The Ideal Franchisee - The Franchisor Point of View
Successful franchises expend substantial time and resources evaluating applicants in order to find the individuals that they believe will have the best chance for success within the franchise system. The franchisors take a strict approach to approving applicants because their experience has shown them that the additional costs incurred in recruiting the highest quality franchisees (as opposed to unqualified franchisees who may join the system only to fail and close shop shortly thereafter) pay off handsomely as successful franchisees help to grow and enhance the value of the overall franchise system.
While every franchise has its own concept of the "perfect franchisee," there are some basic characteristics that nearly all franchisors look for during the franchise application process. Below is a list of some of the most commonly sought attributes:
- A person with strong motivation and the drive to achieve success.
- A person with confidence and enthusiasm for the product or service being sold, not merely a desire to make a profit.
- A person who does not have all the administrative or entrepreneurial skills necessary to start, develop and operate a viable business from scratch, and who, therefore, requires the franchisor's support (for example, a front-line supervisor or middle manager might be considered a more desirable choice than someone who has already founded their own business).
- A person who is not only good at learning new things, but who is also able to motivate and train others.
- A person with at least five years of managerial or teaching experience or other significant leadership experience.
- A person who has experience in, or a good working knowledge of, the industry in which the franchisor does business.
Of course these are generalizations. Every industry and franchise system has its own ideal franchisee profile, some aspects of which may contradict the list above. For example, some fast food franchise systems automatically disqualify applicants with a restaurant background. While this may seem counterintuitive, the thinking for these franchisors, based on years of experience, is that franchisees freshly trained in the franchisor's particular procedures and system will be more successful than those who are coming from the same industry but with different (and often conflicting) habits.
Similarly, many hair and beauty salon franchises will not recruit people with relevant skills (such as hair stylists and cosmetologists). Instead, they seek out new franchisees with a strong business background but no hair styling or beauty experience. The franchisors in this case believe that management skills, attention to customer service, and sales skills are the most important qualifications for success in their system.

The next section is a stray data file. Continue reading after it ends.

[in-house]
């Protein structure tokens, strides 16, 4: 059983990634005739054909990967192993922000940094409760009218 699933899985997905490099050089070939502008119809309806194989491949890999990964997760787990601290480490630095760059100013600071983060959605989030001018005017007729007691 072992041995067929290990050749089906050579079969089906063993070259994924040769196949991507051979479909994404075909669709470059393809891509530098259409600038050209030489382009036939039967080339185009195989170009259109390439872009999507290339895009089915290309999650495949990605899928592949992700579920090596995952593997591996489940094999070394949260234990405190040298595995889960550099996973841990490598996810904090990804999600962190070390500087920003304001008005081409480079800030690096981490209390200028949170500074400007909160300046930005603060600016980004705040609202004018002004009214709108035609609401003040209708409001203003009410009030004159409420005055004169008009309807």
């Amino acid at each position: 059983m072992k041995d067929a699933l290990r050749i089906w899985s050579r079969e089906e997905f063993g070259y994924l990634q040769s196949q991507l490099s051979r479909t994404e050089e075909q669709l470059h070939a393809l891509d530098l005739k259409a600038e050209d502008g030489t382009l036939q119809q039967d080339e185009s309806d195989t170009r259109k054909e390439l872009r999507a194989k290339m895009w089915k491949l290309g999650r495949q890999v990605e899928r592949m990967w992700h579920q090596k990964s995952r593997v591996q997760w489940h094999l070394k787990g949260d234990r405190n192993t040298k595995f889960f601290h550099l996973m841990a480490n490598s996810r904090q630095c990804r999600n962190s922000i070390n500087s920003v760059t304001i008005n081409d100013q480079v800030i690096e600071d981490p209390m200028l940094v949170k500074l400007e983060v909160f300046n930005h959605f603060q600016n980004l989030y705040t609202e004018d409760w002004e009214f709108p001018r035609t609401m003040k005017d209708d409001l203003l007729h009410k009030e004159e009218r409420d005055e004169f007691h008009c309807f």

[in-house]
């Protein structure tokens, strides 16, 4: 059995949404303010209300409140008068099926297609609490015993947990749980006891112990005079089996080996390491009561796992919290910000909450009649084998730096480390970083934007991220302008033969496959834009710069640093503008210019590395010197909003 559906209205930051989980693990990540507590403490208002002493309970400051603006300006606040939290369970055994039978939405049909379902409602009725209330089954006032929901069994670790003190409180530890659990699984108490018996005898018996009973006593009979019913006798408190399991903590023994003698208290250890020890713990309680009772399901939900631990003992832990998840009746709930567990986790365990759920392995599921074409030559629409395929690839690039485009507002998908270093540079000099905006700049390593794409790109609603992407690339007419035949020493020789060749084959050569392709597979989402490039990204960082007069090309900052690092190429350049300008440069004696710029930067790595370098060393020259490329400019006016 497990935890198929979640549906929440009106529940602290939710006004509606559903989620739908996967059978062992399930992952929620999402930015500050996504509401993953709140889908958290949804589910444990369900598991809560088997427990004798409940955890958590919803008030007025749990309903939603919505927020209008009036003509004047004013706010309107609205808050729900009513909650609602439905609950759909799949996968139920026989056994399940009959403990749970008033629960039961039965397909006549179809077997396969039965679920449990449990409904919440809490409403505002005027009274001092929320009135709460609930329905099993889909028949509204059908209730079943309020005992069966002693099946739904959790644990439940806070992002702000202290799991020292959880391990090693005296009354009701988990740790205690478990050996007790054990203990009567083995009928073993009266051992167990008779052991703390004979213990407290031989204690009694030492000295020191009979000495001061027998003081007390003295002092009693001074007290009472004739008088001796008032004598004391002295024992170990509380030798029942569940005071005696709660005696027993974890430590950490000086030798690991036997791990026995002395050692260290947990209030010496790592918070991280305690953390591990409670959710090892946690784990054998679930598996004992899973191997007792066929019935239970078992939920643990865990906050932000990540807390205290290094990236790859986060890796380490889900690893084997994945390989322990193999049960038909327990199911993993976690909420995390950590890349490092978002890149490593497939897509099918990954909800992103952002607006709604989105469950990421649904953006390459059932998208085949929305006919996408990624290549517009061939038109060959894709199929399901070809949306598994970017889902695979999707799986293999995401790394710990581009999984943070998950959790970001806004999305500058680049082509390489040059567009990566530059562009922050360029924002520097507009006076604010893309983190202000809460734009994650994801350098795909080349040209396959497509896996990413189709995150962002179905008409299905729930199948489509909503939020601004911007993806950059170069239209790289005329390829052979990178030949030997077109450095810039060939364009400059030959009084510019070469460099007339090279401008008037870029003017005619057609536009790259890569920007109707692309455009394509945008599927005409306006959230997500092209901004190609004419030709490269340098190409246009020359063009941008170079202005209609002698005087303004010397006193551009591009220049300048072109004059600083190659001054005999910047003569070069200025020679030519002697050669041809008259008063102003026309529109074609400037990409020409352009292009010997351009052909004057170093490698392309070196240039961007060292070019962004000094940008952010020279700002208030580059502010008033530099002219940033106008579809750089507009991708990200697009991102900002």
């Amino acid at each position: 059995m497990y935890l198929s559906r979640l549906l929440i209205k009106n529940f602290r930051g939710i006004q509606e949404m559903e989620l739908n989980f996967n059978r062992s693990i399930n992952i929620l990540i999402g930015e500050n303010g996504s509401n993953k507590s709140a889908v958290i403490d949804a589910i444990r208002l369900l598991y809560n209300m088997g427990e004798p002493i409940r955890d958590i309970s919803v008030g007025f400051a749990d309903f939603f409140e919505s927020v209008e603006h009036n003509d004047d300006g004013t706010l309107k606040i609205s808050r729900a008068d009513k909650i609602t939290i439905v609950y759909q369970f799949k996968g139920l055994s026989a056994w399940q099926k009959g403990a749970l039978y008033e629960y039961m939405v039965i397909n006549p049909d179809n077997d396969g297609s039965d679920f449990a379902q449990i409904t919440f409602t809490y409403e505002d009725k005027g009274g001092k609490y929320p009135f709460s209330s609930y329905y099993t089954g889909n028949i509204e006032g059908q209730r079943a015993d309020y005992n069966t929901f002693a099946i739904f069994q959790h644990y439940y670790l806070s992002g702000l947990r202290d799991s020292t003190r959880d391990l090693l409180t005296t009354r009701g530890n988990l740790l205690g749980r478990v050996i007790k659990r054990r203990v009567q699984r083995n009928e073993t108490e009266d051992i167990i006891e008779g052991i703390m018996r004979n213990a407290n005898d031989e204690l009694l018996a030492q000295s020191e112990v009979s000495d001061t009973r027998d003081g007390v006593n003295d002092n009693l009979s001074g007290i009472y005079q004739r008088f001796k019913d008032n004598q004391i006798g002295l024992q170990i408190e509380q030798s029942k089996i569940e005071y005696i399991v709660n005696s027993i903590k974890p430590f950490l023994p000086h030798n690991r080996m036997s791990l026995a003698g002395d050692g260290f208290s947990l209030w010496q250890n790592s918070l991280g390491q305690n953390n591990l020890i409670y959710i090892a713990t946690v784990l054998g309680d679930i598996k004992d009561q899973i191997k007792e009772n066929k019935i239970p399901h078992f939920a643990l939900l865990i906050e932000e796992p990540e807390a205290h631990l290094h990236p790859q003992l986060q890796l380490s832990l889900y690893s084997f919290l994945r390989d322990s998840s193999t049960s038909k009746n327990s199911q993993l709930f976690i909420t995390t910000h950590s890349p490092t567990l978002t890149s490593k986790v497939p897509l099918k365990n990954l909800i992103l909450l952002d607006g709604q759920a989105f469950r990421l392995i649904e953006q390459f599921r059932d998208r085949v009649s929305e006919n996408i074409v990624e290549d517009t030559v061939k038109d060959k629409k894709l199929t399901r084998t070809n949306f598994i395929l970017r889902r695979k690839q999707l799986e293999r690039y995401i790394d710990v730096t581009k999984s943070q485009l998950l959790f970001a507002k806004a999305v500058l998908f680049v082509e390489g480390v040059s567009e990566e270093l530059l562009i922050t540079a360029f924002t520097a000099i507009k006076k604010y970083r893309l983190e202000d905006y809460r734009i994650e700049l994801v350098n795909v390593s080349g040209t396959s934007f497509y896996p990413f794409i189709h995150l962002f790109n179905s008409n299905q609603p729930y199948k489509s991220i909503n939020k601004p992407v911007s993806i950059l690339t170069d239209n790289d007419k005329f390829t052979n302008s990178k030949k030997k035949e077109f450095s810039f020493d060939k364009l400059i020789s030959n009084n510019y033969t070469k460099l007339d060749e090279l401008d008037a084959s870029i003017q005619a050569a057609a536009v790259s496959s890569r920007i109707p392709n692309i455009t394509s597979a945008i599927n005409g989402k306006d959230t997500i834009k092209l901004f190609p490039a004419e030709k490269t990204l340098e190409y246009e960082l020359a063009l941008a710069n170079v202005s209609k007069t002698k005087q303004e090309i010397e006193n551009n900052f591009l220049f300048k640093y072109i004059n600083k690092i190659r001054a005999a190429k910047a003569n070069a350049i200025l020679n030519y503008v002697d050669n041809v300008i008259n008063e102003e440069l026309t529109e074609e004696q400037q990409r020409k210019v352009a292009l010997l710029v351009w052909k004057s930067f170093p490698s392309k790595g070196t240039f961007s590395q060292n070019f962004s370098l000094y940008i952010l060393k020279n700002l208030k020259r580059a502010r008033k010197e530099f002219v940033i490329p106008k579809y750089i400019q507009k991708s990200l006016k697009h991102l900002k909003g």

Finally, some extremely stringent franchisors - such as McDonald's and Domino's - go well beyond the basic franchise forms - a questionnaire, checklist, and interview, and actually require prospective franchisees to work as employees in their system before buying a franchise of their own. Although this is an extremely time-consuming and arduous approach, the technique weeds out all but the most serious and well-matched candidates, thereby eliminating much of the risk of franchisee failure.
Knowing the attributes that franchisors look for in potential franchisees can help you ace the questionnaires, fill out the franchise forms and prepare for the franchise interview process, but before you can be sure that franchising is right for you, you'll want to read what franchisees themselves believe makes for the perfect franchisee.
How Franchisees Can Grow Their Sales
However, once the ribbons come down and time passes, franchisees begin to recognize the challenge ahead and that, in many ways, they're on their own: regardless of the amount of support their franchisor provides, the franchisee is ultimately responsible for generating sales for his or her new business.
Franchisors Exposed to Liability Based on the Conduct of their Franchisees
Facts that have been considered relevant to whether a franchisor might be exposed to vicarious liability regarding the conduct of its franchisees include:
What Happens When a Franchise Contract Ends? Obligations Upon Termination
The franchise agreement should also address who gets to use the franchisee’s phone numbers after the franchise agreement expires. Traditionally, this right has belonged to the franchisor, but with home-based businesses becoming the norm, franchisors that allowed franchisees to use their home phones or existing cell phone numbers might have an issue regaining control of this component of their former franchisees’ business presence.